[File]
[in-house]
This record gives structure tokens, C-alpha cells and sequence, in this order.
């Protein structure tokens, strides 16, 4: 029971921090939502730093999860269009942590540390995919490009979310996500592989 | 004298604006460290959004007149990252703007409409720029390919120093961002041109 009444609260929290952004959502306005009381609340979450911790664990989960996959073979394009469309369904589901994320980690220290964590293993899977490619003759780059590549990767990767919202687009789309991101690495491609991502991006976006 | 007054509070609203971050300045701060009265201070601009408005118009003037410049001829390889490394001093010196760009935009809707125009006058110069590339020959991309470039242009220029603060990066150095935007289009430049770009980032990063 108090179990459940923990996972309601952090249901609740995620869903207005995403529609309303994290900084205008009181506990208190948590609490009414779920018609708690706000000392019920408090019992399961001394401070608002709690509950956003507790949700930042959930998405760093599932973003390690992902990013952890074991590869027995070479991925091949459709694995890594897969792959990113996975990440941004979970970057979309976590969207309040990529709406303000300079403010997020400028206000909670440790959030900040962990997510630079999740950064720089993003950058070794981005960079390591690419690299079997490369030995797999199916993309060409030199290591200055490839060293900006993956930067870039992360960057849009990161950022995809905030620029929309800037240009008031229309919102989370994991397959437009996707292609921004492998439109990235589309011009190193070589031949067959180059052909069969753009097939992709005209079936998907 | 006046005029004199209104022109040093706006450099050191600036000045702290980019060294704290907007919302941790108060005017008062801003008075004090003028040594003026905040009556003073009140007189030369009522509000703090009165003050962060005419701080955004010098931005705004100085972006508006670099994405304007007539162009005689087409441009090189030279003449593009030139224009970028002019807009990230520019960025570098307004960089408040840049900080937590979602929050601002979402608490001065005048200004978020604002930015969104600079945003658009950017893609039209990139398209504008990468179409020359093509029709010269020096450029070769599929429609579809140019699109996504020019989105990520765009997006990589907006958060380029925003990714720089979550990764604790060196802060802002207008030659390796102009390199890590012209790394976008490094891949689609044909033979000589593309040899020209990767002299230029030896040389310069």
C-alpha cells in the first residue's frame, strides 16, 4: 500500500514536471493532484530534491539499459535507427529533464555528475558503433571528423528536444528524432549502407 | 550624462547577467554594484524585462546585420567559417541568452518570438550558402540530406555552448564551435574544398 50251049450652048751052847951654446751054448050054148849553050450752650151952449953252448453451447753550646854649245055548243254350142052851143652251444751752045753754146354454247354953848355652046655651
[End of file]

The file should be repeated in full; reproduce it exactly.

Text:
[in-house]
This record gives structure tokens, C-alpha cells and sequence, in this order.
């Protein structure tokens, strides 16, 4: 029971921090939502730093999860269009942590540390995919490009979310996500592989 | 004298604006460290959004007149990252703007409409720029390919120093961002041109 009444609260929290952004959502306005009381609340979450911790664990989960996959073979394009469309369904589901994320980690220290964590293993899977490619003759780059590549990767990767919202687009789309991101690495491609991502991006976006 | 007054509070609203971050300045701060009265201070601009408005118009003037410049001829390889490394001093010196760009935009809707125009006058110069590339020959991309470039242009220029603060990066150095935007289009430049770009980032990063 108090179990459940923990996972309601952090249901609740995620869903207005995403529609309303994290900084205008009181506990208190948590609490009414779920018609708690706000000392019920408090019992399961001394401070608002709690509950956003507790949700930042959930998405760093599932973003390690992902990013952890074991590869027995070479991925091949459709694995890594897969792959990113996975990440941004979970970057979309976590969207309040990529709406303000300079403010997020400028206000909670440790959030900040962990997510630079999740950064720089993003950058070794981005960079390591690419690299079997490369030995797999199916993309060409030199290591200055490839060293900006993956930067870039992360960057849009990161950022995809905030620029929309800037240009008031229309919102989370994991397959437009996707292609921004492998439109990235589309011009190193070589031949067959180059052909069969753009097939992709005209079936998907 | 006046005029004199209104022109040093706006450099050191600036000045702290980019060294704290907007919302941790108060005017008062801003008075004090003028040594003026905040009556003073009140007189030369009522509000703090009165003050962060005419701080955004010098931005705004100085972006508006670099994405304007007539162009005689087409441009090189030279003449593009030139224009970028002019807009990230520019960025570098307004960089408040840049900080937590979602929050601002979402608490001065005048200004978020604002930015969104600079945003658009950017893609039209990139398209504008990468179409020359093509029709010269020096450029070769599929429609579809140019699109996504020019989105990520765009997006990589907006958060380029925003990714720089979550990764604790060196802060802002207008030659390796102009390199890590012209790394976008490094891949689609044909033979000589593309040899020209990767002299230029030896040389310069």
C-alpha cells in the first residue's frame, strides 16, 4: 500500500514536471493532484530534491539499459535507427529533464555528475558503433571528423528536444528524432549502407 | 550624462547577467554594484524585462546585420567559417541568452518570438550558402540530406555552448564551435574544398 50251049450652048751052847951654446751054448050054148849553050450752650151952449953252448453451447753550646854649245055548243254350142052851143652251444751752045753754146354454247354953848355652046655651